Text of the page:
Guidelines

National Correctional Program Referral Guidelines

PURPOSE

  • To provide a framework for referrals to national correctional programs that effectively address offenders’ risk and needs, and to assign the offenders to the most appropriate correctional programs that will contribute to their rehabilitation and safe reintegration
  • To base correctional program referrals on actuarial risk in conjunction with needs identified by supplementary assessments and/or criminal history

APPLICATION

Applies to all staff involved in correctional program development, management, monitoring, referrals and delivery

PRINCIPLES

  1. Correctional program effectiveness requires matching the intensity of the correctional program(s) to an offender's level of risk and need(s).
  2. Program intensity is generally determined by the level of risk as assessed by the Revised Statistical Information on Recidivism scale (SIR-R1) for non-Aboriginal men offenders or the Custody Rating Scale (CRS) for Aboriginal men offenders and for women offenders. For men's sex offender programs, the Static-99Rand the Stable-2007 generally serve as the determinant of program intensity for non-Aboriginal and Aboriginal men sex offenders.
  3. The combination of risk and needs determines which type of correctional program is required and the appropriate program intensity. Offenders’ correctional program needs are established in part through supplementary assessments, and a review of criminal history.
  4. In the case of male offenders who meet the sexual offence criteria pursuant to CD 705-5 – Supplementary Assessments, a sex offender assessment will be conducted prior to an offender starting a main correctional program. This assessment will be conducted by the Correctional Program Officer/Assessor and will consist of administering the Static-99R and Stable-2007 pursuant to GL 726-3 – National Correctional Program Management Guidelines. In the case of women offenders who meet the sexual offence definition pursuant to CD 705-5 – Supplementary Assessments, a psychological risk assessment with the focus on sexual offending must be made available prior to the women’s sex offender program start date. 
  5. When determining an Aboriginal offender’s program needs, the unique circumstances of the offender, including Aboriginal social history, must be considered in the decision-making process. For offenders who have expressed an interest in following a healing path, an Elder Review will be completed pursuant to CD 705-5 – Supplementary Assessments.
  6. When determining appropriate referrals to address the risk and needs of Aboriginal offenders who wish to participate in Aboriginal-specific programming, referrals to national Aboriginal correctional programs should take precedence over referrals to the non-Aboriginal correctional program equivalent.
  7. Referrals to national correctional programs should be the preferred intervention where appropriate and available. Referrals to non-standardized local or regional programs should only be used as a substitute for a national correctional program where no reasonable alternative exists. Offenders may only be assigned to one correctional program, including maintenance programs, at any given time.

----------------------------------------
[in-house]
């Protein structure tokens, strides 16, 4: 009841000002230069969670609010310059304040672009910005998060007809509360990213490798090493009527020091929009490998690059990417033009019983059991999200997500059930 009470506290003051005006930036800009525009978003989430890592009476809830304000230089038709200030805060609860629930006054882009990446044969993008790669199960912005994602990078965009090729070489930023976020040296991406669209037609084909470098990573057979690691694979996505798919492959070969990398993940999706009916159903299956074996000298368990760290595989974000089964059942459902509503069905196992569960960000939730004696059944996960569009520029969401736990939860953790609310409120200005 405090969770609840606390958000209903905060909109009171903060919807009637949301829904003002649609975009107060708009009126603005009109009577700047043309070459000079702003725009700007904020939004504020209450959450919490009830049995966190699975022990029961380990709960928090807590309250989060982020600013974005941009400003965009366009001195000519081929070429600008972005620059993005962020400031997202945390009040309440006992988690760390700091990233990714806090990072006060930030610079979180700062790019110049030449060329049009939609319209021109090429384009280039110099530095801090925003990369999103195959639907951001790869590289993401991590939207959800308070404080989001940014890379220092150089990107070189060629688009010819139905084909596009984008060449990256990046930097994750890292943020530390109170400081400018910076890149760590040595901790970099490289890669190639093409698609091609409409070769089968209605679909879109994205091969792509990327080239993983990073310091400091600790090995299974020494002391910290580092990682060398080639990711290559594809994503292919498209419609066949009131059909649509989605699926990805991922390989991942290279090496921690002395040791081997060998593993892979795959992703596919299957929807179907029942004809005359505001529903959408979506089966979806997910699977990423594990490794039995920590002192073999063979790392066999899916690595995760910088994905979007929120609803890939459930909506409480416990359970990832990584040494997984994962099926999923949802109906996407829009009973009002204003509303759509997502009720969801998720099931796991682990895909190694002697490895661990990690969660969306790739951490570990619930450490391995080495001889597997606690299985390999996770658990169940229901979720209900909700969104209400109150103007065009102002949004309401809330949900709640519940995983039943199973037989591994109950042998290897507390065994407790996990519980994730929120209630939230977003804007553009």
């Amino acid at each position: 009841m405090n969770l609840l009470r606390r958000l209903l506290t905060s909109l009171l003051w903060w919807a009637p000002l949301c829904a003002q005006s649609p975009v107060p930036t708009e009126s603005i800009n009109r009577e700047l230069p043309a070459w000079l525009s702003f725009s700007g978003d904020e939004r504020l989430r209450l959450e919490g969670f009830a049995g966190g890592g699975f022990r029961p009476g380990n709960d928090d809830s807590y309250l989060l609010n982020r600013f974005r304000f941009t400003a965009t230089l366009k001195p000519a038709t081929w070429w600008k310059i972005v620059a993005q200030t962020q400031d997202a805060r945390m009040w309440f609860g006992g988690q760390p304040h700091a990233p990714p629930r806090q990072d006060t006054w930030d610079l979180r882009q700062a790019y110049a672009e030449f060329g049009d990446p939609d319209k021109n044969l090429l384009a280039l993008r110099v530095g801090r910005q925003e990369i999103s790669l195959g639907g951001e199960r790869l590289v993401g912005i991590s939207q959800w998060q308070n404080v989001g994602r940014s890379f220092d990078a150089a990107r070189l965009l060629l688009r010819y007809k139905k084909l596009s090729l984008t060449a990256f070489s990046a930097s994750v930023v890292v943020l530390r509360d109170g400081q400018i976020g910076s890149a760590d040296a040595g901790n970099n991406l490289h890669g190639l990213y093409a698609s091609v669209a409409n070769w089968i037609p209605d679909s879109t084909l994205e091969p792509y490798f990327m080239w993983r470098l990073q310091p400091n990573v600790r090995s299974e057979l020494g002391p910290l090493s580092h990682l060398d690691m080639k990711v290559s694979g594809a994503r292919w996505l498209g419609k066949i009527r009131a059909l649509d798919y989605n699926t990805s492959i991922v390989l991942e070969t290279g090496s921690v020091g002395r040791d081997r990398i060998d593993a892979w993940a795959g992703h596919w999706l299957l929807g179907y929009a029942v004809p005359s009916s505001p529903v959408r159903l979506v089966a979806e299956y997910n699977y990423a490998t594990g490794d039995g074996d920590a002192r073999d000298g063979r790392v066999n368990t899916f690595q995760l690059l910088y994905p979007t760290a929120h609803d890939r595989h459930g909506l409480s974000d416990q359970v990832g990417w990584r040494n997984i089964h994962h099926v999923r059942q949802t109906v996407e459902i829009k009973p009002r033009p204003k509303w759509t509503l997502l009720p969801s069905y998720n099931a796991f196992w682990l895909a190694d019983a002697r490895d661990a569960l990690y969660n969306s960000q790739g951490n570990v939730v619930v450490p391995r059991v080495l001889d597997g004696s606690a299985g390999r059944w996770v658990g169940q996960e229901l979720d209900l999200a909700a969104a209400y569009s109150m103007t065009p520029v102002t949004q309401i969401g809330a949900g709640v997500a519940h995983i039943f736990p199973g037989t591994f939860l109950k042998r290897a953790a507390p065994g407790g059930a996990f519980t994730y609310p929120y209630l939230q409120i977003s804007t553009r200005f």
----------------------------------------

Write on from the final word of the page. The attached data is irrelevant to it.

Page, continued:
8. Correctional planning requires that referrals to correctional programs:
    1. prepare offenders for timely and safe reintegration
    2. ensure that the intensity and type of correctional program(s) selected is based on risk and need(s)
    3. for the traditional cadre of men offender correctional programs, prioritize the delivery of correctional programs that target needs linked to violence and/or substance abuse
    4. give priority to offenders serving short sentences for correctional programs at intake
    5. include appropriate culturally-based correctional programs for Aboriginal offenders who wish to participate in Aboriginal-specific programs
    6. include correctional programs designed to address the needs of women offenders
    7. be achievable and available within the length of the sentence, and take parole eligibility dates into consideration
    8. provide a justifiable rationale for any override to a correctional program, and document this rationale in the Offender Management System (OMS)
    9. consider the offender's specific physical and mental health care needs or disabilities.

RESPONSIBILITIES AND PROCEDURES

  1. The Regional Program Manager will review requests for Integrated Correctional Program Model (ICPM) and women offender correctional program overrides and provide a recommendation within four working days.
  2. The Correctional Intervention Board will:
    1. ensure that correctional program referrals adhere to these guidelines, and if applicable, the offender's Identified Program Need, prior to accepting a referral to a correctional program
    2. document override decisions and the rationale for these decisions in the Correctional Intervention Board meeting minutes
    3. ensure that Aboriginal offenders have been informed of, and are encouraged to participate in, Aboriginal correctional programs.
  3. The Parole Officer will:
    1. refer offenders to correctional programs based on the program-specific selection criteria (Annex B) outlined in these guidelines
    2. consult with Aboriginal offenders to determine whether they wish to participate in Aboriginal specific correctional programming
    3. ensure that all referrals to correctional programs (including maintenance programs) are included in or linked to the Correctional Plan, the Correctional Plan Update, or the Community Strategy
    4. submit a rationale for overrides to the Regional Program Manager or Correctional Intervention Board, as appropriate, for review when an offender does not meet the selection criteria for a correctional program but it is determined that participation in a specific correctional program is required to reduce risk of re-offending